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There'd be more magic in the FFA Cup if teams could play at home

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Expert
25th July, 2019
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The FFA Cup may signal the start of a brand new season but we’re still stuck with the same old problem of some teams having to host home ties in neutral venues.

Wednesday night’s Round of 32 fixtures were as dramatic as we’ve ever seen in the six-year history of the competition.

Adelaide Olympic’s 4-3 comeback win over Perth visitors Floreat Athena on the synthetic pitch at the VALO Football Centre had to be seen to be believed, while Manly United twice took the lead and missed a second half spot-kick before ultimately downing Sydney rivals Mount Druitt Town Rangers on penalties.

Moreland Zebras also beat Bulleen Lions on penalties, while Gold Coast Premier League battlers Coomera Colts may have gone down 2-1 to Magpies Crusaders in Mackay but they probably enjoyed the occasion more than any other club.

Edgeworth FC were too strong for Darwin Olympic, even without former A-League regular Daniel McBreen, but it was Brisbane’s Olympic FC who had the honour of hosting the live Fox Sports game, against Bayswater City.

And despite some pre-match comments suggesting that Olympic were playing “at home”, that wasn’t quite the case.

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The club founded by Greek migrants has been based in Yeronga on Brisbane’s south side since 1982, where their Goodwin Park home is one of the more atmospheric grounds in Queensland’s state league.

However, Wednesday night’s clash took place on the north side of the river, at Perry Park in Bowen Hills – home to NPL rivals Brisbane Strikers – because the lights at Goodwin Park don’t meet the required lux standards for broadcast.

It meant there was no repeat of the epic scenes at Olympic’s first ever FFA Cup game in 2014 when more than 2000 fans – including several Brisbane Roar first-team regulars – crammed into Goodwin Park to watch the Brisbane outfit down Melbourne Knights 3-1 in a fiery affair.

Having seen off the Knights to qualify for the Round of 16 that year, Olympic was then ‘rewarded’ with a home tie against the Central Coast Mariners at the derelict QSAC Stadium in Nathan.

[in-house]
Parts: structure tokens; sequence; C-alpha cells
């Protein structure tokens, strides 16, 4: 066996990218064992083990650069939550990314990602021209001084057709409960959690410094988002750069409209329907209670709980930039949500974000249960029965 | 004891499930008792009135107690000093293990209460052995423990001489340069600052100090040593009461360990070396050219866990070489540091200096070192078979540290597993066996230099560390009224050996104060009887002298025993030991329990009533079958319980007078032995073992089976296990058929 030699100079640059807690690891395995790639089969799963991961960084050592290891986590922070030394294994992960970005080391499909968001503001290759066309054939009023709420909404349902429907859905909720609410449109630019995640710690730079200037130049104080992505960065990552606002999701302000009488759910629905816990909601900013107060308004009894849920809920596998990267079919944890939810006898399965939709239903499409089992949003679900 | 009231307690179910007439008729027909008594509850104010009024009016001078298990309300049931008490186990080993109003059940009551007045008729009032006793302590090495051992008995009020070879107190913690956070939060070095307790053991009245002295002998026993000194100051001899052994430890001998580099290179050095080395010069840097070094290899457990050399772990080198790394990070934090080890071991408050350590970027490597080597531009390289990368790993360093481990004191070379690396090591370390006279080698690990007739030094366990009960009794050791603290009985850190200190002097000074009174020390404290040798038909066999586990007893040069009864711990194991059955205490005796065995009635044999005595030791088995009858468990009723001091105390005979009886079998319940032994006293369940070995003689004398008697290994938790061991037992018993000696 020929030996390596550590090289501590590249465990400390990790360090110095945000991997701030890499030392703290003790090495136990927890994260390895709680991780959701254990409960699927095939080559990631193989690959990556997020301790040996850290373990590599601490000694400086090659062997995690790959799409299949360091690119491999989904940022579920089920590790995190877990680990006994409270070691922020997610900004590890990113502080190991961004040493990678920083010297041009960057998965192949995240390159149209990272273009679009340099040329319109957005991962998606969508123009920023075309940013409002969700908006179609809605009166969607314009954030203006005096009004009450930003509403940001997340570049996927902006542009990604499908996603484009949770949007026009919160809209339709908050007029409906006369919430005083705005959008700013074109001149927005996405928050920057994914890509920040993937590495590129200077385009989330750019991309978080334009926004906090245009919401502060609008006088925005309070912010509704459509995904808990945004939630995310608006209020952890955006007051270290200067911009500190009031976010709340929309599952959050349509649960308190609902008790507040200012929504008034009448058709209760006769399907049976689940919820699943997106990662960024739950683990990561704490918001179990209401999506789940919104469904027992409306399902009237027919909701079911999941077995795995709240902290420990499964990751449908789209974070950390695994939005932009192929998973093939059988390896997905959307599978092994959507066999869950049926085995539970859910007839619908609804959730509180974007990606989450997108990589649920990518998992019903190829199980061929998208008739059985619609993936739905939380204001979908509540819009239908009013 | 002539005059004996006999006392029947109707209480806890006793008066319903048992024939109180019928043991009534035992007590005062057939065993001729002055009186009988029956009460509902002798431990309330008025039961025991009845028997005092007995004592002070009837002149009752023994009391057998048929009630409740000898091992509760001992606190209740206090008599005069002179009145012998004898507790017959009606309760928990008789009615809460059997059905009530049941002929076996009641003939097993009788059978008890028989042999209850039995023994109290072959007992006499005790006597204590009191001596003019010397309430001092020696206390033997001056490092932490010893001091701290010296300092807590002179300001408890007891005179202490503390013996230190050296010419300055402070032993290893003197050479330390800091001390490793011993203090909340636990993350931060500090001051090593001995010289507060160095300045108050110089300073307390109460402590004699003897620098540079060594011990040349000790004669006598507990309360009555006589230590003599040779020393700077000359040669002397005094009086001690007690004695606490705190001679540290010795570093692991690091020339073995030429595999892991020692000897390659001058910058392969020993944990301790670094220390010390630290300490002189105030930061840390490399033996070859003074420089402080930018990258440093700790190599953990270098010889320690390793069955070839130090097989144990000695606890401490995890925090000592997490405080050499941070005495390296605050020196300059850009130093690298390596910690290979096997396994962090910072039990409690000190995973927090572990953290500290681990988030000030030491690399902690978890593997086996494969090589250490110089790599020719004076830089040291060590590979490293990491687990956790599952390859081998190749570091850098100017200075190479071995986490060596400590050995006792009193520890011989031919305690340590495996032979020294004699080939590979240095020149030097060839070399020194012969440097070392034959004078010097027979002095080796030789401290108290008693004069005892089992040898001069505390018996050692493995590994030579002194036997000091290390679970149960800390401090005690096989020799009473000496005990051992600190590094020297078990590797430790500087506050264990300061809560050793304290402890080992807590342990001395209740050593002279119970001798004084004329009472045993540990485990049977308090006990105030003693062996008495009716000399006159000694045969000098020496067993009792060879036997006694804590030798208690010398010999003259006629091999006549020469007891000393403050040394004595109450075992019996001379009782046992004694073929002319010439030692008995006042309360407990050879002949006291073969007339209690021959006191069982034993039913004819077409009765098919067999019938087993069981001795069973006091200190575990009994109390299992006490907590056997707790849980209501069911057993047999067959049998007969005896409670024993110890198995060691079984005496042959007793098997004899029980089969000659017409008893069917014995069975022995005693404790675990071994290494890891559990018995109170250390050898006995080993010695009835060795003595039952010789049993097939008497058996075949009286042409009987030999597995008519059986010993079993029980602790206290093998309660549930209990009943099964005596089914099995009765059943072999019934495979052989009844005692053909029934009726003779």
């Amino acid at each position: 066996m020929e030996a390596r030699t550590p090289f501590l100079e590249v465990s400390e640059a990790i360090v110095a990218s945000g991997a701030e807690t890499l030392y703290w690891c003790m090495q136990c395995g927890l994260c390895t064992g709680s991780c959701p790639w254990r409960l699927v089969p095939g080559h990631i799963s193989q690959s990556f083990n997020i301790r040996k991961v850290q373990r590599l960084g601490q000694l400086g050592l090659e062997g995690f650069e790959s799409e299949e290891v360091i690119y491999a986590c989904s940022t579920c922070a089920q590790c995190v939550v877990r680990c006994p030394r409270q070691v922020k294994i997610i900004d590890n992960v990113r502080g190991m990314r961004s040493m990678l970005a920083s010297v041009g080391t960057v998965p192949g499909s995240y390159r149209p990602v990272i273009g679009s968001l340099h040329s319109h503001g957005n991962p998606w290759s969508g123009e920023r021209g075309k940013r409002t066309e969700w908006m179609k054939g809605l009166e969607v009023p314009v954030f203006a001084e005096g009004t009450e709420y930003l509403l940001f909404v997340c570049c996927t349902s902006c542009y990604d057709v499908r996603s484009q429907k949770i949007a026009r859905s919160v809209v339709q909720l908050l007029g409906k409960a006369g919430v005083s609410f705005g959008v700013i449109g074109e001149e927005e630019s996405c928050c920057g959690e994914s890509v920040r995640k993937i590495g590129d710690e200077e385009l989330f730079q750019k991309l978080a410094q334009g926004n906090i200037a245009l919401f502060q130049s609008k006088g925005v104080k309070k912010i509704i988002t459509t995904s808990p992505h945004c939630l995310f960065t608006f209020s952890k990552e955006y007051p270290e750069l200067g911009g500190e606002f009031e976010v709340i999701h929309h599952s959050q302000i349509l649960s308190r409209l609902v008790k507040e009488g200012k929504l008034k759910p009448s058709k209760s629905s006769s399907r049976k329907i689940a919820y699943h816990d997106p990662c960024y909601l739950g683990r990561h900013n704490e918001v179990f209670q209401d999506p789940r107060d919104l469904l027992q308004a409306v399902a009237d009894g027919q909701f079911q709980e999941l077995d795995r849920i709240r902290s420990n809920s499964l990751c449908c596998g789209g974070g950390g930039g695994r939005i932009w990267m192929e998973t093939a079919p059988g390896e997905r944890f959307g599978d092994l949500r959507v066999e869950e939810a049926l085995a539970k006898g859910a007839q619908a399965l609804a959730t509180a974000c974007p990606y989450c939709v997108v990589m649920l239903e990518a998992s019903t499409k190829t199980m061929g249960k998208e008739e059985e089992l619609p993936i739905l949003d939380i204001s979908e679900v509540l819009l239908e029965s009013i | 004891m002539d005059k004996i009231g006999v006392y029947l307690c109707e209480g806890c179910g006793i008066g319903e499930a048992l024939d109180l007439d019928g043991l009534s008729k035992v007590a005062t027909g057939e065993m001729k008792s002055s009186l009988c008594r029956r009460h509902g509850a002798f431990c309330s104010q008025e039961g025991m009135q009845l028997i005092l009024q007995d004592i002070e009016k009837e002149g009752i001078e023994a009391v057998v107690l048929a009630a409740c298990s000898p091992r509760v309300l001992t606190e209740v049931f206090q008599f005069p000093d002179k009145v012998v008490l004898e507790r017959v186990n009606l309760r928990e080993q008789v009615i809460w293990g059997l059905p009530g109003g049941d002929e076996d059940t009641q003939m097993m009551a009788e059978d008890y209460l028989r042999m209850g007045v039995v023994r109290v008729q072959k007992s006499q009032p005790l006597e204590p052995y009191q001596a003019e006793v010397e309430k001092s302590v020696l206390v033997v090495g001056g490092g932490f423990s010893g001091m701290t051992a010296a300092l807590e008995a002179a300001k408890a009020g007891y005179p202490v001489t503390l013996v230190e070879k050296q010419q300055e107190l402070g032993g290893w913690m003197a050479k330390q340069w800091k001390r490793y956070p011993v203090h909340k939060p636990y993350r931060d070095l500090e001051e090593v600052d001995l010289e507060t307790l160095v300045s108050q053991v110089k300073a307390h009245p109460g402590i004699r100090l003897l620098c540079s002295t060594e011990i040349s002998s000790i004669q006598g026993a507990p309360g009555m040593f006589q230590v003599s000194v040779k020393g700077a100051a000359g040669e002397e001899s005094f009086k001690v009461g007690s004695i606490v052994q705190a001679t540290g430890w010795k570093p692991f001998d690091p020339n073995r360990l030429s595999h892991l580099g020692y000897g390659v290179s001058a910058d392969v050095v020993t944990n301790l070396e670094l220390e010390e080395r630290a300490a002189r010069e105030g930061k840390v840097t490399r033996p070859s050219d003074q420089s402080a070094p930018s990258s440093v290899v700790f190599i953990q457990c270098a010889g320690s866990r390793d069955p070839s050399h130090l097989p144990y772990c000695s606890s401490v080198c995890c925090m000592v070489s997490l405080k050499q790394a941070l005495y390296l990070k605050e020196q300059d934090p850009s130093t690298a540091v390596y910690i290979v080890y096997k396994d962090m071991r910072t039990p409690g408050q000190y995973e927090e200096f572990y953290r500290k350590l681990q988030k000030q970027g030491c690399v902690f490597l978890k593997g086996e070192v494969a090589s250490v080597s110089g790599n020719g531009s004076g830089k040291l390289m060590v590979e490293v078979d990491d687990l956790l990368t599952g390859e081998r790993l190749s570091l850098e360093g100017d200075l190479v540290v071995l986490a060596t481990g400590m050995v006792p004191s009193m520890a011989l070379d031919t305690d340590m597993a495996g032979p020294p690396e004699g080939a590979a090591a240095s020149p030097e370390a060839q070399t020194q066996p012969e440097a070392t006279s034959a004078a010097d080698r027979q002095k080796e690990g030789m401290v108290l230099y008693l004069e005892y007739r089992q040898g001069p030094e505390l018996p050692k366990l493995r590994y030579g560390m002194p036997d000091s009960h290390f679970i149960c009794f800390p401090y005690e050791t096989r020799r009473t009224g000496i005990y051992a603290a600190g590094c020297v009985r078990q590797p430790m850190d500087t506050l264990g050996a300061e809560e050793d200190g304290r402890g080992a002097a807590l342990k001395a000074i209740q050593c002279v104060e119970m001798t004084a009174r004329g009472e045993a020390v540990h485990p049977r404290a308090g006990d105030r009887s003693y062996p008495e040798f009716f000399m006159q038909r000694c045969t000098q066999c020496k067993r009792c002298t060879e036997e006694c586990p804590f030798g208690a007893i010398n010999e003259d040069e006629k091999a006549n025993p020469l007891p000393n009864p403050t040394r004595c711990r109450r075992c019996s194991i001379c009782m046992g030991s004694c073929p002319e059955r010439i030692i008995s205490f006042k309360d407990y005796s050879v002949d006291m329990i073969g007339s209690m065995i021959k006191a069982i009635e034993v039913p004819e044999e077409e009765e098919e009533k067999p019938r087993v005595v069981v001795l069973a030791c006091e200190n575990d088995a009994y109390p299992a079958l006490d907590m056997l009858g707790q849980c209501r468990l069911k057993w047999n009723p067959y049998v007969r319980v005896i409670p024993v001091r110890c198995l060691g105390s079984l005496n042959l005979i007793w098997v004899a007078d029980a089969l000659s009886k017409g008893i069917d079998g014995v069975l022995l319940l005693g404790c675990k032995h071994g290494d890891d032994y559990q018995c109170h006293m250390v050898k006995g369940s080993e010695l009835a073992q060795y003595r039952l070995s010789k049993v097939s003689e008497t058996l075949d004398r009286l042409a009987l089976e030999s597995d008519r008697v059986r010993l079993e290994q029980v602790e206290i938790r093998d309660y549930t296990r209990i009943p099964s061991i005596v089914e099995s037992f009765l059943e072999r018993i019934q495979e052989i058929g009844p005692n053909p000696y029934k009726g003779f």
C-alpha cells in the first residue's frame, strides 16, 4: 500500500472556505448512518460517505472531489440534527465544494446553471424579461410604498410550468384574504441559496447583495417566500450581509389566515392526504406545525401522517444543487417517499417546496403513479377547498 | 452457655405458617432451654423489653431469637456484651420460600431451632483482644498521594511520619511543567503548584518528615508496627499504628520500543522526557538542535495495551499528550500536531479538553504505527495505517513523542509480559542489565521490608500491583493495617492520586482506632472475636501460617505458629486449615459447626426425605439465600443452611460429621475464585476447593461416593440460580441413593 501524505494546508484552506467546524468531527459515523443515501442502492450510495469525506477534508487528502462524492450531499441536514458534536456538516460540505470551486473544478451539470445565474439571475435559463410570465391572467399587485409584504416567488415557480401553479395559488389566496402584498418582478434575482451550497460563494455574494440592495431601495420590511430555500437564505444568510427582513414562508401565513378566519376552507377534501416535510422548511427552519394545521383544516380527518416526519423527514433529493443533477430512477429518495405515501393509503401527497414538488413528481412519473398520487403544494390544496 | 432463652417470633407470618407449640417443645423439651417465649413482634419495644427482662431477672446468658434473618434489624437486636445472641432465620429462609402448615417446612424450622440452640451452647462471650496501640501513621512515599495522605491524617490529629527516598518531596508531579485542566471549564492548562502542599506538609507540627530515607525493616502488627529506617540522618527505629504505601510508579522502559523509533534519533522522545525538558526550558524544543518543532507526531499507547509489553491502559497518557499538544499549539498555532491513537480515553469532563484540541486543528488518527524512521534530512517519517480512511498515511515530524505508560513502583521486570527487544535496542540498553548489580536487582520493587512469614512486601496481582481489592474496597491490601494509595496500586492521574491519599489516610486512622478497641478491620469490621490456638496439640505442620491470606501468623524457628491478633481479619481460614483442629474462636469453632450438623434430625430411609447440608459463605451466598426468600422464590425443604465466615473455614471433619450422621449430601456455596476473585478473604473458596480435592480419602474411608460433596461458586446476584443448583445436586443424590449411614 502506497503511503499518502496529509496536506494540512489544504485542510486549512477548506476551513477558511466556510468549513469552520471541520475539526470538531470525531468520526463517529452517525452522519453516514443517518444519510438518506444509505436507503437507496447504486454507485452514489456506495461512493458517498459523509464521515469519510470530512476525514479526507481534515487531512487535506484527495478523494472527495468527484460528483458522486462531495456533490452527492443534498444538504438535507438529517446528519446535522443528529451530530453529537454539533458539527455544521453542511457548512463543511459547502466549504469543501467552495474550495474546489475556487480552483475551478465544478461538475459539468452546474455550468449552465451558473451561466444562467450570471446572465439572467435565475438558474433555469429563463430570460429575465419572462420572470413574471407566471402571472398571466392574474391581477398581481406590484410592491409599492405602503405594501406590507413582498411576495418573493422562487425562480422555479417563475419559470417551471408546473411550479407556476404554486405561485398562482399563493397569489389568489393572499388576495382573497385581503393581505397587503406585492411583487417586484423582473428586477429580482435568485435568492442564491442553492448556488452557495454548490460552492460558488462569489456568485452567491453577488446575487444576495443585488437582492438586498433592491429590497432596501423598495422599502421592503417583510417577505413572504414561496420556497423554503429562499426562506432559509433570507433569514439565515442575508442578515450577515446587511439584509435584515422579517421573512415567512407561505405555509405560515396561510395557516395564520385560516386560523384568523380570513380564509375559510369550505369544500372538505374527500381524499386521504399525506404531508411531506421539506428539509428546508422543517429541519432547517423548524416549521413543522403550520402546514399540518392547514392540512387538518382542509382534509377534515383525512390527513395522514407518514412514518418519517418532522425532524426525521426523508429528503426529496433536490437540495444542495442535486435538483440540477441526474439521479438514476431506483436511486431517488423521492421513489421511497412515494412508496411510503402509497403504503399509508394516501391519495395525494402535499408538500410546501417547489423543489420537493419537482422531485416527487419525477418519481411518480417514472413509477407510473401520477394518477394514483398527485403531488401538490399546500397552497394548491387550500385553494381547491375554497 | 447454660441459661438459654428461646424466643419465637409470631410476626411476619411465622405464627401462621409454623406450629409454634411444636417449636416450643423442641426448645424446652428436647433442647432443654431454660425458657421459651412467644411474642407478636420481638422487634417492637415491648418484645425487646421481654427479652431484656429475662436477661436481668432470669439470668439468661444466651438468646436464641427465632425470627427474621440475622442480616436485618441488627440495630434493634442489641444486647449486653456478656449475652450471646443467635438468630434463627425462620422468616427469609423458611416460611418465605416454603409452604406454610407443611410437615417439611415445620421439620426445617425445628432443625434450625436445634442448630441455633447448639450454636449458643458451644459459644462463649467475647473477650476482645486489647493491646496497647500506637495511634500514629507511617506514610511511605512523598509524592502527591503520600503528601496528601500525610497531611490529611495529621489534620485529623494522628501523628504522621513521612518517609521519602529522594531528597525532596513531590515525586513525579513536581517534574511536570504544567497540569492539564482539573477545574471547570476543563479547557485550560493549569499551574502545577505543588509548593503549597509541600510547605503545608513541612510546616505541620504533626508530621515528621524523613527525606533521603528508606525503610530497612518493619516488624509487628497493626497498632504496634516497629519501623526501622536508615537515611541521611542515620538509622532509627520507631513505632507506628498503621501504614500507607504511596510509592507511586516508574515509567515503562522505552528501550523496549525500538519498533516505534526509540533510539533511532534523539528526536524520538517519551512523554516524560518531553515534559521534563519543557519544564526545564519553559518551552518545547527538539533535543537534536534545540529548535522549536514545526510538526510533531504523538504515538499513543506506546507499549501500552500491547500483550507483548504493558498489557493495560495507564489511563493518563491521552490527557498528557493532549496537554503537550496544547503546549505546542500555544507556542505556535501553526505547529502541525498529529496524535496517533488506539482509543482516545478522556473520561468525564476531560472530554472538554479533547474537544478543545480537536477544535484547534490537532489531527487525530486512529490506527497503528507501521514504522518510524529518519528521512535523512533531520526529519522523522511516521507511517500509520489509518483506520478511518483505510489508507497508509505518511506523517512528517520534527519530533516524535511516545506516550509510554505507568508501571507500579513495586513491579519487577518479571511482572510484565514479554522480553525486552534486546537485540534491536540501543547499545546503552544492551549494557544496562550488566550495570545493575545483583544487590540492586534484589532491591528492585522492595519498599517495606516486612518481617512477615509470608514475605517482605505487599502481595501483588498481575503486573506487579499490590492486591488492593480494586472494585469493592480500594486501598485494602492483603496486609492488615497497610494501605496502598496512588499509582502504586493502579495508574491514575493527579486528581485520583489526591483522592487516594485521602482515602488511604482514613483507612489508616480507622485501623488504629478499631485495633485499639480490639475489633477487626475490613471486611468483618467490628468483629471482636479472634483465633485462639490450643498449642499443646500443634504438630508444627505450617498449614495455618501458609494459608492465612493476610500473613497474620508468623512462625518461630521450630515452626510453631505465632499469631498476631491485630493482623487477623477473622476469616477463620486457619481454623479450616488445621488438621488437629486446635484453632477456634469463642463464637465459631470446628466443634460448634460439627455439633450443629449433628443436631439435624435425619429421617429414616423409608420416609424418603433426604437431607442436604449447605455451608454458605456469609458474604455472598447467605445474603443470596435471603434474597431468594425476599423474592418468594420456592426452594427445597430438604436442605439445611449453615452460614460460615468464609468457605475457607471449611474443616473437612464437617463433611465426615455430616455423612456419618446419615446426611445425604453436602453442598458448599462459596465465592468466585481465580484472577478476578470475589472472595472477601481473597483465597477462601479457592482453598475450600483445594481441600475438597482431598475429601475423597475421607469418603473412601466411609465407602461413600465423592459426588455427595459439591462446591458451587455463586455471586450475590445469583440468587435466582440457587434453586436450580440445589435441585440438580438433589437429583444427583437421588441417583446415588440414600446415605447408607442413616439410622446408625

It meant the reported crowd of 1374 fans that night rattled around in what is ostensibly a 48,500-capacity stadium.

Moving ties to the compact Perry Park makes a lot more sense, but it’s still a shame they have to be moved at all.

Last year, Lions FC reportedly offered to bring in their own lights to host Adelaide United at their storied Richlands home but still ended up playing their Round of 16 match at Perry Park anyway.

And in moving games to what are essentially neutral venues, we’re losing the essence of what’s supposed to make the FFA Cup great in the first place.

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Less than a thousand fans turned out at Perry Park to watch Olympic FC hammer Bayswater 5-2, but there should be more in attendance when Brisbane Strikers host A-League outfit Wellington Phoenix at the same venue on August 7.

Wellington Phoenix

Photo by Hagen Hopkins/Getty Images

The Strikers still conjure plenty of fond memories in the city, but in another case of strange scheduling, their clash kicks off at the same time as Brisbane Roar’s FFA Cup visit to Sydney FC. Lucky we’ve got the My Football app.

At the end of the day, these are first-world problems.

Olympic losing their home-ground advantage was probably a welcome trade-off given that Ben Cahn’s team got the chance to impress in front of the TV cameras.

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The canny Cahn will one day coach in the A-League and if that’s where some of these lower-tier clubs want to end up – at least in the form of a second division – they’ll invariably need to invest in their grounds.

But it’s a shame some clubs still have to play FFA Cup games away from home.

There’s magic in the cup – just not as much as there should be.